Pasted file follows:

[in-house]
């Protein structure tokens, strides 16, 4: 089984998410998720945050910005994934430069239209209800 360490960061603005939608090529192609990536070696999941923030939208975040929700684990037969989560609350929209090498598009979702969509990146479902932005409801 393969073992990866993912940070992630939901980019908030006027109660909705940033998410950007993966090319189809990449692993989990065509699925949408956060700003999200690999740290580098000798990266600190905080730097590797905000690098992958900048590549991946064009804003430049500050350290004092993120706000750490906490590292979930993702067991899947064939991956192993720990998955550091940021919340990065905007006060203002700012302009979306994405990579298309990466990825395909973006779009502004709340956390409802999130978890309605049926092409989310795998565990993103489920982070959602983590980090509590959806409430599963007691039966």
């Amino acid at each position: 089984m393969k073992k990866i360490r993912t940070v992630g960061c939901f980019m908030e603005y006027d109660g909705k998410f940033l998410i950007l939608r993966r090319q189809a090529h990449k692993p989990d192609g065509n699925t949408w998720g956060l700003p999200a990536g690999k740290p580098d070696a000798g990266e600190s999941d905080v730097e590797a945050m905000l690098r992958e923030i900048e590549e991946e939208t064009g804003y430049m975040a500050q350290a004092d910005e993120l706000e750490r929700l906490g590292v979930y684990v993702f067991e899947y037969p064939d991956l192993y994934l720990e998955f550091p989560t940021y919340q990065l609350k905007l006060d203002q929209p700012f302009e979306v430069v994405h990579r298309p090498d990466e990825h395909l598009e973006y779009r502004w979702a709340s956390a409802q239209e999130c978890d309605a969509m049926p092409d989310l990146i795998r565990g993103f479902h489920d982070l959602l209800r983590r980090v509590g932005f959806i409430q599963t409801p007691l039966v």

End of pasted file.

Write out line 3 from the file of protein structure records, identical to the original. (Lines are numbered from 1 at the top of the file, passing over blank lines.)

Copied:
């Amino acid at each position: 089984m393969k073992k990866i360490r993912t940070v992630g960061c939901f980019m908030e603005y006027d109660g909705k998410f940033l998410i950007l939608r993966r090319q189809a090529h990449k692993p989990d192609g065509n699925t949408w998720g956060l700003p999200a990536g690999k740290p580098d070696a000798g990266e600190s999941d905080v730097e590797a945050m905000l690098r992958e923030i900048e590549e991946e939208t064009g804003y430049m975040a500050q350290a004092d910005e993120l706000e750490r929700l906490g590292v979930y684990v993702f067991e899947y037969p064939d991956l192993y994934l720990e998955f550091p989560t940021y919340q990065l609350k905007l006060d203002q929209p700012f302009e979306v430069v994405h990579r298309p090498d990466e990825h395909l598009e973006y779009r502004w979702a709340s956390a409802q239209e999130c978890d309605a969509m049926p092409d989310l990146i795998r565990g993103f479902h489920d982070l959602l209800r983590r980090v509590g932005f959806i409430q599963t409801p007691l039966v």